Thus far there have been very few upsets at the 2009 Yonex OCBC US Open, and in the mens singles there have been exactly none. Every seed, except Dicky Palyama who didn’t play, has made it through to the quarter finals. I am really excited to see what happens between David Snider and Taufik Hidayat. I have no delusions about David being able to win this match. This would no doubt be the best player that David has ever played before by a long shot, however, David has gone to three games with Andrew Smith who himself went three games with Taufik. I know this is 11 year old logic, but still, wouldn’t it be cool to see a close game between these two? It is of course possible that Taufik might be interested in a day trip to Disneyland tomorrow, and the pesky semi-finals might get in the way of that, it would be wise to take it easy in the quarters then right?
For the womens events I really don’t know many of the players, however I do know that Anna Rice and Eva Lee have had some good battles in the past (I think so at least). Anna spent a large part of the last few months away from intense training while doing work in Africa, so it is possible that she is not quite at her best, but still she is solid. Another Canadian worth watching is Michelle Li. She is new to the international circuit, but she is very strong for her young age. With still another year left in juniors she is already the second best player in Canadian seniors. As for the womens doubles, I know even fewer players. It would appear that the Americans have a good hold on this event with the exception of the top seeds Charmaine Reid and Nicole Grether from Canada and Germany respectively.
The mens doubles appears to be the most diverse draw with players hailing from Korea, Austria, Wales, England, Denmark, Canada, and the USA. No doubt that former world champions Tony Gunawan and Howard Bach are the biggest names in the draw and certainly the favourites in my mind, despite their low seeding.
Finally the mixed doubles, I really have no clue. I would say it’s a choice between any one of either Halim Haryanto, Tony Gunawan or Howard Bach for this title.
It’s probably been over a decade since Taufik Hidayat played a match where he had to work so little. As he walked his way to a 21-3, 21-10 victory, it’s doubtful the Olympic champion broke a sweat. It’s a rare occasion that a player like Taufik goes to North America for a tournament, I’m actually suspicious that he may have come for a holiday to see his old friends Tony Gunawan and Halim Haryanto who are both living in the US now. Disneyland and Hollywood are sure to be on his itinerary. So far all of the mens singles seeds have been relatively unchallenged in their matches, with only Dicky Palyama gone as he withdrew from the tournament. The next few rounds could prove to be interesting, but all of it is inconsequential as the likelihood of Taufik not winning this tournament is extremely low. I am curious however to see how well a number of different players could do against him, first of which could be Canada’s David Snider. Very unlikely to win (see hell freezing over in the dictionary), but a potentially fun one to watch.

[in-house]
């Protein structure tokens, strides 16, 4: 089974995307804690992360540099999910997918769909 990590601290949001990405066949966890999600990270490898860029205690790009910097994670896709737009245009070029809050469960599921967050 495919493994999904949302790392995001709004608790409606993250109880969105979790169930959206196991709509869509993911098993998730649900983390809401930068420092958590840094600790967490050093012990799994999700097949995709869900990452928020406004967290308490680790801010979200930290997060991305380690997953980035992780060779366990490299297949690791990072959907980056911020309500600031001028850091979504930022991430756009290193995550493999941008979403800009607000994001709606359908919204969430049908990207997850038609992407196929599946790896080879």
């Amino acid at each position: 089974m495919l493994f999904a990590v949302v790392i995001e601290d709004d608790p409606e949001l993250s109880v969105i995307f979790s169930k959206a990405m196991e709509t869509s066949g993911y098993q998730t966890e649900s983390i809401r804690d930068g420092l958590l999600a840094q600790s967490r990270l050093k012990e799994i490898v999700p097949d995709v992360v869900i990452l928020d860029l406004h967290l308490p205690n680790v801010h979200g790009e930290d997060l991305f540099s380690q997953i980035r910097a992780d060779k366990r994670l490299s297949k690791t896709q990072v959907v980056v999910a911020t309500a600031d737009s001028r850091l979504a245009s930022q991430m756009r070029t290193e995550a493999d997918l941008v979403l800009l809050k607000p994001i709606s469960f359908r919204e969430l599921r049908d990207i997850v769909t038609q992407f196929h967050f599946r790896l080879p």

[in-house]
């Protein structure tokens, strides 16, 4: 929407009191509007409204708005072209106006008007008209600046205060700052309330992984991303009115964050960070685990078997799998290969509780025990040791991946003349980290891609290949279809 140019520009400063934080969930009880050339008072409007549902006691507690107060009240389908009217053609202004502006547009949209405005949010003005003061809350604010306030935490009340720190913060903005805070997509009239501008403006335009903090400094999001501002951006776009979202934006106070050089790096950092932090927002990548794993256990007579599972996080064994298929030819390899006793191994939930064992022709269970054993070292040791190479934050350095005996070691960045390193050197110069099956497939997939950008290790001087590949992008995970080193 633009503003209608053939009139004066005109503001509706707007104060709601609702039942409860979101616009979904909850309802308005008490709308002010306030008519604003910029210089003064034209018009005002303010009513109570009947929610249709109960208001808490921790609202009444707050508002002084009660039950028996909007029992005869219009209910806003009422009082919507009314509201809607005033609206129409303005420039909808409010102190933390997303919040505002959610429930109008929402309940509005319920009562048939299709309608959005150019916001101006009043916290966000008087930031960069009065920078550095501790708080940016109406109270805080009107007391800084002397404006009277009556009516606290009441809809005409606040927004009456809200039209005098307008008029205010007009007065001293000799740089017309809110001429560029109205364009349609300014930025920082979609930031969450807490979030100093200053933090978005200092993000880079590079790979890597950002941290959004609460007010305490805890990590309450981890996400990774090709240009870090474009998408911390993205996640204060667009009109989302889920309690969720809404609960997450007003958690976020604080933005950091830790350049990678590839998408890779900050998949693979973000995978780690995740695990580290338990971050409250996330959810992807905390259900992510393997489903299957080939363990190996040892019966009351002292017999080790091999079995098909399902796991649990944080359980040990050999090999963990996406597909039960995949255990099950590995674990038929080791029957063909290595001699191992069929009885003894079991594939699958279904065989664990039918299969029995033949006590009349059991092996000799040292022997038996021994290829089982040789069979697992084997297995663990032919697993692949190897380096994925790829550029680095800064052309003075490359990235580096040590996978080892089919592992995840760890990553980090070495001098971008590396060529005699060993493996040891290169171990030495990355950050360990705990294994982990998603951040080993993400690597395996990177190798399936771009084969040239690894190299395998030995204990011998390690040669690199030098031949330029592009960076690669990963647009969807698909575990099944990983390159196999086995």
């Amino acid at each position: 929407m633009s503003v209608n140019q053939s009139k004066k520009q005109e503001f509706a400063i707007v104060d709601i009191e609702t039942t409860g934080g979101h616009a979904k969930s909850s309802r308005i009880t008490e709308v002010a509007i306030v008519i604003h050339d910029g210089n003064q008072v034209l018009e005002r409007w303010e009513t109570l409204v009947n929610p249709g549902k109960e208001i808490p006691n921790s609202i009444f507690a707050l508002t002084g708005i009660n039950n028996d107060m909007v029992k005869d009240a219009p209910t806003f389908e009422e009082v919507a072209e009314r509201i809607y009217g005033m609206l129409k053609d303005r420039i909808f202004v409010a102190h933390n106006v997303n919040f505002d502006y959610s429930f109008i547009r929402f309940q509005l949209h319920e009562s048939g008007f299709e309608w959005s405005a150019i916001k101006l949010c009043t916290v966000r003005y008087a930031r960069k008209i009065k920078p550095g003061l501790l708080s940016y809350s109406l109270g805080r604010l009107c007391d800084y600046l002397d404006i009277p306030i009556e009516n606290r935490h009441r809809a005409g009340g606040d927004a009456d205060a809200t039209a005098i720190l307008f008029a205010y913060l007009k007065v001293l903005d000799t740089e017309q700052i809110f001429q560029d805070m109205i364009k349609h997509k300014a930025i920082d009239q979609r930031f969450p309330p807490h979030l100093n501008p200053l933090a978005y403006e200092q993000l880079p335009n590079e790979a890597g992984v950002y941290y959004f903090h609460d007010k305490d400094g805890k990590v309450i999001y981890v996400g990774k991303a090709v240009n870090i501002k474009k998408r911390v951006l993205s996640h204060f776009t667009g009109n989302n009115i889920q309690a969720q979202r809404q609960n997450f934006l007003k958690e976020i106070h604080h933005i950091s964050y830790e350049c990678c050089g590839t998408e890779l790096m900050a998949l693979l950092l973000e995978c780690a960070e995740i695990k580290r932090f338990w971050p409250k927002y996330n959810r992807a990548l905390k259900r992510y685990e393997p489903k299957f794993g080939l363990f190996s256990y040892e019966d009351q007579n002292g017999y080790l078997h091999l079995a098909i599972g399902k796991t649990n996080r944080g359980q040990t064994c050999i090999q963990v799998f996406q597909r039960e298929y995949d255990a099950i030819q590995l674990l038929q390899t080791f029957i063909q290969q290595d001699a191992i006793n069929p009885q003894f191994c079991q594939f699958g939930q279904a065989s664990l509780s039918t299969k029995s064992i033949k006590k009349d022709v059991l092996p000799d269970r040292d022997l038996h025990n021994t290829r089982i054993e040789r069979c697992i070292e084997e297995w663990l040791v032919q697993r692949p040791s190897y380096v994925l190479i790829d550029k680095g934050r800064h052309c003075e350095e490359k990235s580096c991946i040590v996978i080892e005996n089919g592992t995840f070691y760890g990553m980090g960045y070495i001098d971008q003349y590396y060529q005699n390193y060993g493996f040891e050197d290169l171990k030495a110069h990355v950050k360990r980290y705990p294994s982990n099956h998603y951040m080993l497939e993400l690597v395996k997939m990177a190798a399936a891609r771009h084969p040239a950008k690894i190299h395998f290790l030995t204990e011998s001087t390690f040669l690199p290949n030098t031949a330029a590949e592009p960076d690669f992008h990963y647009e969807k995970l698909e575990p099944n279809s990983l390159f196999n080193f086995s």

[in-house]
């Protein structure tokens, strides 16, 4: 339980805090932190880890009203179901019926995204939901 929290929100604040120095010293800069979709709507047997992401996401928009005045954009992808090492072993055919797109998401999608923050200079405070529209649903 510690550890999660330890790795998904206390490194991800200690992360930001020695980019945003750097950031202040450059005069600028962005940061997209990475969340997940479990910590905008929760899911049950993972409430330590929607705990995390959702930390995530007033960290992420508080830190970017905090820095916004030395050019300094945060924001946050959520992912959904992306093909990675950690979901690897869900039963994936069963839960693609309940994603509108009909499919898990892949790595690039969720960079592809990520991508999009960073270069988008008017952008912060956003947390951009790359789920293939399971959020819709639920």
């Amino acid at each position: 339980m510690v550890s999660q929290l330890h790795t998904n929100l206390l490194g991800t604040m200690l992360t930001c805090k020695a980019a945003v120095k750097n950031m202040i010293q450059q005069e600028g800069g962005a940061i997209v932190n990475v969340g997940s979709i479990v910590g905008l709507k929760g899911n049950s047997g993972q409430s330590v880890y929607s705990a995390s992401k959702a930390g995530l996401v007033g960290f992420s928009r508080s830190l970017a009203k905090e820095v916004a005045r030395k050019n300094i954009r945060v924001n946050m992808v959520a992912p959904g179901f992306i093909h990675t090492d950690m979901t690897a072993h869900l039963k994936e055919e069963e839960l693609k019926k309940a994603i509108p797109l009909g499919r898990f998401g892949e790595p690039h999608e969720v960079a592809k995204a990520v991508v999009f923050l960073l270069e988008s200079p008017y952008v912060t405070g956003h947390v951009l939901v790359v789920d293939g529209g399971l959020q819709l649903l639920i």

In the women’s singles there have been few surprises. Perhaps some upsets on paper, but few surprises. Canada’s Michelle Li defeated American Shannon Pohl, but hardly a surprise as Michelle Li is solid. Another upset on paper is Mona Santoso’s win over Charmaine Reid from Canada, but hardly surprising as Mona Santoso is extremely good. I can’t remember exactly what her story is, but I’m guessing she’s a former Indonesian player from back in the day. Overall it seems to be a battle between Canada and the US, which is not surprising.
In the men’s doubles the only big names are Howard Bach and Tony Gunawan, and perhaps Halim Haryanto. But I don’t think any of these guys are still all that active on the tour these days. Howard and Tony are likely the favourites for this event, but that depends strongly on how much they have been playing lately. The women’s doubles have only had a few early round matches as the majority of the teams had byes to the second round. Finally the mixed doubles features what seems to be a number of retirees coming back for fun or players on the verge of retiring. Halim Haryanto and his partner Grace Peng, Richard Vaughn and Sarah Thomas, Tony Gunawan and Nantana Ketpura, and Howard Bach and Eva Lee.
It’s a shame that the North American events don’t get more big names out to play, but its not surprising. The events are not going to generate the same level of sponsor involvement, and as a result prize money will be much lower. With an event that is also a fair bit away from any other events, it is quite a bit of travel for one event, especially if it doesn’t pay well. At least there is Disneyland nearby.